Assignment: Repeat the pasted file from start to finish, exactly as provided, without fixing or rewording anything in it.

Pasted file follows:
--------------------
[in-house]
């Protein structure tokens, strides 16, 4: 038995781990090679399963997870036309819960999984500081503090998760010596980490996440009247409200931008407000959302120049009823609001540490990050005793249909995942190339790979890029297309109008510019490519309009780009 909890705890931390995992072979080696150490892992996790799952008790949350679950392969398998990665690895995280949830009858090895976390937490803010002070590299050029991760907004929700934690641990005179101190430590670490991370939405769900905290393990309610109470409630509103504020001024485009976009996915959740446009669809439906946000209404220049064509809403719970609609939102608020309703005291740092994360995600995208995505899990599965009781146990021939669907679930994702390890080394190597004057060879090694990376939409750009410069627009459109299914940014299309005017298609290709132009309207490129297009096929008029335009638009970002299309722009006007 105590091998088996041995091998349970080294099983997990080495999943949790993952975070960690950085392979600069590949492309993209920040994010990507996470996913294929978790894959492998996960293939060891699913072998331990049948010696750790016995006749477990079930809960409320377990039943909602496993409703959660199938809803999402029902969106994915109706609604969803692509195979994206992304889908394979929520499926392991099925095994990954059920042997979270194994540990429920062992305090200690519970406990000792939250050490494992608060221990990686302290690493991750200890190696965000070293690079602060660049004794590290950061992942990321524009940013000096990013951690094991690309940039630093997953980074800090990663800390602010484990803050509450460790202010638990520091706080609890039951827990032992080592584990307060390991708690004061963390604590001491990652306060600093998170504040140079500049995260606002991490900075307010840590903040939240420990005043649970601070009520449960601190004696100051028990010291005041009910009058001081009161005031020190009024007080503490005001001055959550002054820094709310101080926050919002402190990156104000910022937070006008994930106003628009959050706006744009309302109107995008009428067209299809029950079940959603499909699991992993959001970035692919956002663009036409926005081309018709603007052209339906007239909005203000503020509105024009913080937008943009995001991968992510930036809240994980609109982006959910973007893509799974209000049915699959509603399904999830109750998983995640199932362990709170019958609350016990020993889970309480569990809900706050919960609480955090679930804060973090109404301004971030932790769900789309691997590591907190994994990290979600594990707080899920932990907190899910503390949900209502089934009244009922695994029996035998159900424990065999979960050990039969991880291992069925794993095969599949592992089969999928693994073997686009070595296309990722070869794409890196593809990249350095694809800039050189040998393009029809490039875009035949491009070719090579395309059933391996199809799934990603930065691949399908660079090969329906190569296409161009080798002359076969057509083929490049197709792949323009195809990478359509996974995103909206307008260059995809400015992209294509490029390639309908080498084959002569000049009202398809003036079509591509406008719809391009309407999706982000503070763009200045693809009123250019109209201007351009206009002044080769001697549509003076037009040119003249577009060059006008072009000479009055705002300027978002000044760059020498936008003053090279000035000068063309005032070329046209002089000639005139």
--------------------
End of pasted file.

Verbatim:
[in-house]
């Protein structure tokens, strides 16, 4: 038995781990090679399963997870036309819960999984500081503090998760010596980490996440009247409200931008407000959302120049009823609001540490990050005793249909995942190339790979890029297309109008510019490519309009780009 909890705890931390995992072979080696150490892992996790799952008790949350679950392969398998990665690895995280949830009858090895976390937490803010002070590299050029991760907004929700934690641990005179101190430590670490991370939405769900905290393990309610109470409630509103504020001024485009976009996915959740446009669809439906946000209404220049064509809403719970609609939102608020309703005291740092994360995600995208995505899990599965009781146990021939669907679930994702390890080394190597004057060879090694990376939409750009410069627009459109299914940014299309005017298609290709132009309207490129297009096929008029335009638009970002299309722009006007 105590091998088996041995091998349970080294099983997990080495999943949790993952975070960690950085392979600069590949492309993209920040994010990507996470996913294929978790894959492998996960293939060891699913072998331990049948010696750790016995006749477990079930809960409320377990039943909602496993409703959660199938809803999402029902969106994915109706609604969803692509195979994206992304889908394979929520499926392991099925095994990954059920042997979270194994540990429920062992305090200690519970406990000792939250050490494992608060221990990686302290690493991750200890190696965000070293690079602060660049004794590290950061992942990321524009940013000096990013951690094991690309940039630093997953980074800090990663800390602010484990803050509450460790202010638990520091706080609890039951827990032992080592584990307060390991708690004061963390604590001491990652306060600093998170504040140079500049995260606002991490900075307010840590903040939240420990005043649970601070009520449960601190004696100051028990010291005041009910009058001081009161005031020190009024007080503490005001001055959550002054820094709310101080926050919002402190990156104000910022937070006008994930106003628009959050706006744009309302109107995008009428067209299809029950079940959603499909699991992993959001970035692919956002663009036409926005081309018709603007052209339906007239909005203000503020509105024009913080937008943009995001991968992510930036809240994980609109982006959910973007893509799974209000049915699959509603399904999830109750998983995640199932362990709170019958609350016990020993889970309480569990809900706050919960609480955090679930804060973090109404301004971030932790769900789309691997590591907190994994990290979600594990707080899920932990907190899910503390949900209502089934009244009922695994029996035998159900424990065999979960050990039969991880291992069925794993095969599949592992089969999928693994073997686009070595296309990722070869794409890196593809990249350095694809800039050189040998393009029809490039875009035949491009070719090579395309059933391996199809799934990603930065691949399908660079090969329906190569296409161009080798002359076969057509083929490049197709792949323009195809990478359509996974995103909206307008260059995809400015992209294509490029390639309908080498084959002569000049009202398809003036079509591509406008719809391009309407999706982000503070763009200045693809009123250019109209201007351009206009002044080769001697549509003076037009040119003249577009060059006008072009000479009055705002300027978002000044760059020498936008003053090279000035000068063309005032070329046209002089000639005139």